Case studies of Dietary Approaches to Stop Hypertension (DASH), the Mediterranean diet (MD), the EAT-Lancet diet (EAT) and the NOVA classification system.
Racial/ethnic minority populations.
Current DR differ in their origin/evolution but are similar in their reductionist emphasis on physical health. DASH has been successfully adapted for some cultures but may be challenged by the need for intensive resources; MD may be more beneficial if applied as part of a broader set of food procurement/preparation practices than as just diet alone; EAT-Lancet adaptation may not honor existing country-specific practices that are already beneficial to human and environmental health (e.g. traditional/plant-based diets); evidence for cultural adaptation is limited with NOVA, but classification of levels of food processing has potential for widespread application.
For DR to equitably support diverse populations, they must move beyond a Eurocentric or ‘general population’ framing, be more inclusive of cultural differences and honour social practices to improve diet and reduce disparities.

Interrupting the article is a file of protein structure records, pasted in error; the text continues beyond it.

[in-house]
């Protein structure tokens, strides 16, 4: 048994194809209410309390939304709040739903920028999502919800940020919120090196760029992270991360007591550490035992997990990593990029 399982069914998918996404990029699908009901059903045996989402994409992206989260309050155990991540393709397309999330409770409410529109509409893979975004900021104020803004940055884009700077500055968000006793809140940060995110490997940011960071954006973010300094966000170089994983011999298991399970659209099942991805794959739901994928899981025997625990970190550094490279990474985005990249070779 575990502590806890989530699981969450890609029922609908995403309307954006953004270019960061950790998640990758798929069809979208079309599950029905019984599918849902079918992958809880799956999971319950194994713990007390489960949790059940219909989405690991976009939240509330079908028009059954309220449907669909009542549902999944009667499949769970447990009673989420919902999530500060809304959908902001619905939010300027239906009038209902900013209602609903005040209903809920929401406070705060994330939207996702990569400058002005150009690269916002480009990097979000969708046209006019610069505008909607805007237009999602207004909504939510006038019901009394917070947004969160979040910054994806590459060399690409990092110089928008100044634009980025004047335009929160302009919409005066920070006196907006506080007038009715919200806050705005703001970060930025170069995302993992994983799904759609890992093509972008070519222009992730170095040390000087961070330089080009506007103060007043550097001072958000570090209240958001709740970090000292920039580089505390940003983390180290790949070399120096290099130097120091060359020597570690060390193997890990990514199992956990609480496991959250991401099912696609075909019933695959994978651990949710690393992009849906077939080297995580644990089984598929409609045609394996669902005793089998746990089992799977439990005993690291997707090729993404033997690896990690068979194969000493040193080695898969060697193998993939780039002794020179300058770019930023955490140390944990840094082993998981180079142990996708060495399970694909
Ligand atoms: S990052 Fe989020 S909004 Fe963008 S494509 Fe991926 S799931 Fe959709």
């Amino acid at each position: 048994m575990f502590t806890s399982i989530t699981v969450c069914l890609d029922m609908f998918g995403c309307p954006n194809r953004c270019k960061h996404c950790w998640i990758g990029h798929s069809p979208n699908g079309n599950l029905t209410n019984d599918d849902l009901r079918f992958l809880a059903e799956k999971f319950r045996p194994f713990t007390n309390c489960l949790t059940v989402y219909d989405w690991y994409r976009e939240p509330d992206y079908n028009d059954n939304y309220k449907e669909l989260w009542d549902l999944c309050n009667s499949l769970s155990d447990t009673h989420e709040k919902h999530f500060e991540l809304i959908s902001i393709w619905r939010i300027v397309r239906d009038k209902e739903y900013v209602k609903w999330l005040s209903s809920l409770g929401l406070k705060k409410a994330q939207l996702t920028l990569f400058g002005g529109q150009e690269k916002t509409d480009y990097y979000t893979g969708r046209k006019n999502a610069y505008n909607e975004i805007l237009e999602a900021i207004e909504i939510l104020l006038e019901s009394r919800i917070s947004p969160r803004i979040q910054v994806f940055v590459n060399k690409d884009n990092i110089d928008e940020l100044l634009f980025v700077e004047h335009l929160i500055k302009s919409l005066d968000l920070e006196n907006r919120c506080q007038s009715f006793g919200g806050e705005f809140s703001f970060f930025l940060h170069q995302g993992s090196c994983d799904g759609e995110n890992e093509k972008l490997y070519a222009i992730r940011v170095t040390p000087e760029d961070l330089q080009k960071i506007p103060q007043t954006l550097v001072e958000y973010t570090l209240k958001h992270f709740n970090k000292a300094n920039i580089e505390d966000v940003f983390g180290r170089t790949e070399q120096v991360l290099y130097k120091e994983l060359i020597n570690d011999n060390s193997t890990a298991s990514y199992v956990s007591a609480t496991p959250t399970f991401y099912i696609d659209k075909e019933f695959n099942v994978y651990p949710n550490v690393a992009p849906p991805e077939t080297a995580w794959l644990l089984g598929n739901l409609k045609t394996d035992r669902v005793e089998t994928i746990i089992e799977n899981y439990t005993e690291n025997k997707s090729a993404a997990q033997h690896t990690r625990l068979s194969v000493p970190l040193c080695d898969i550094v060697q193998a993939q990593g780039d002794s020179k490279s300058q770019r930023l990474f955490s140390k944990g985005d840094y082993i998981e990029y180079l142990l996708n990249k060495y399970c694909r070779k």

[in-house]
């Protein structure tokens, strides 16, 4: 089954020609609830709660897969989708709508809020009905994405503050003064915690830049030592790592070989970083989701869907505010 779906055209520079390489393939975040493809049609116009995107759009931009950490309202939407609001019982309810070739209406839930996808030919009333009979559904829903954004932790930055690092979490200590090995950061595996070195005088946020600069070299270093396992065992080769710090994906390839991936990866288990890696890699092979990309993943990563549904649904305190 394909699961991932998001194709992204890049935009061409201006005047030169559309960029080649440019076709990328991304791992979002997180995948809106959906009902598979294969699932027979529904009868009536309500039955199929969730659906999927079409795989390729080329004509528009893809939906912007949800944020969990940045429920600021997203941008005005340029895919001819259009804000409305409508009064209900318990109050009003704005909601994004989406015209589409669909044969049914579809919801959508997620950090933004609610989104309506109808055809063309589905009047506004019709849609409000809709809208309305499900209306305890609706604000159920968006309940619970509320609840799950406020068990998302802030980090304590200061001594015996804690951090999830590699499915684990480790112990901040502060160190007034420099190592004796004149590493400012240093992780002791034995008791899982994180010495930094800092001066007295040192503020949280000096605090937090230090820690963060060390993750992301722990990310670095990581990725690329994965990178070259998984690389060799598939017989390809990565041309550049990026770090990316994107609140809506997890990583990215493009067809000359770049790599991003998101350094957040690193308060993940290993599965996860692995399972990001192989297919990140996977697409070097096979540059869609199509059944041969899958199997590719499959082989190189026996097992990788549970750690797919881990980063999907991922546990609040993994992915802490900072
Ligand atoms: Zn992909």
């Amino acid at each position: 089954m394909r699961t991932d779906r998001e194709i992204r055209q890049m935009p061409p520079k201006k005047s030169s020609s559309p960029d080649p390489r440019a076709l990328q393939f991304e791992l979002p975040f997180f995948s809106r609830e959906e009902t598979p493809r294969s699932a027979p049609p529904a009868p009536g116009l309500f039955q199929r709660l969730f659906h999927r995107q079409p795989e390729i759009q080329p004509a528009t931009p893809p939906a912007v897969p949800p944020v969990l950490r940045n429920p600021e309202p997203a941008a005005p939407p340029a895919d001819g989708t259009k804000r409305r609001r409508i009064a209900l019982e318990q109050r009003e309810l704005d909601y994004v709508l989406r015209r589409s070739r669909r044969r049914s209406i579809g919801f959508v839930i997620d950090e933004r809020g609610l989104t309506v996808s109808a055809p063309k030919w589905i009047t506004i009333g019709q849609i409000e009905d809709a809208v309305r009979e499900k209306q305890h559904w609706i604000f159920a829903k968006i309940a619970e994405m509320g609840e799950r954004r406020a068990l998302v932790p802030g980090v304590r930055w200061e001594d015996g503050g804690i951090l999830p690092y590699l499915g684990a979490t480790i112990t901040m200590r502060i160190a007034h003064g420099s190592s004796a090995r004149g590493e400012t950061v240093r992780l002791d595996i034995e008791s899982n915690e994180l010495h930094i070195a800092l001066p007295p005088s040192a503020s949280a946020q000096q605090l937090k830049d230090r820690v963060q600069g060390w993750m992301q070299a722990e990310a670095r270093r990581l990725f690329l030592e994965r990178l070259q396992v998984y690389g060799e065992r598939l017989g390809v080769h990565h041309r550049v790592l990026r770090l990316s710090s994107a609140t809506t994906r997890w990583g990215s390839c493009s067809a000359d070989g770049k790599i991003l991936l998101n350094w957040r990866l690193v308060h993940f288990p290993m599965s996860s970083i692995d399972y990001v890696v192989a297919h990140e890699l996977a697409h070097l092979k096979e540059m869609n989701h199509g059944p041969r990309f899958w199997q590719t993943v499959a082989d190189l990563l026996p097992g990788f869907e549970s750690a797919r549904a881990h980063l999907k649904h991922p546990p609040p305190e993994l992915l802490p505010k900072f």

Hugh Edmund Ford (1851–1930), first abbot of the English Benedictine monastery at Downside in Somerset, had a reputation, especially in monastic circles, as a scholarly and reforming monk. He is much less well known than his contemporary confrères, Cardinal Aidan Gasquet and Abbot Cuthbert Butler, lacking Gasquet’s public profile and Butler’s list of much-respected publications. Ford’s considerable political and diplomatic skills were honed in the promotion of a monastic reform movement which transformed the English Benedictine Congregation. He travelled widely on monastic business and also on account of his always delicate health. More surprisingly, in 1918, he acted as an agent for the British government on a mission to neutral Switzerland, where the Benedictine abbey of Einsiedeln provided a refuge for many Germans displaced from Rome when Italy entered the Great War in 1915. Ford made use of the various ecclesiastical networks available to him,including the Benedictine Confederation centred on S. Anselmo in Rome and connections made through the school at Downside. This article places Ford in these and other Catholic networks and demonstrates how they were put to use in the Allied cause during the First World War.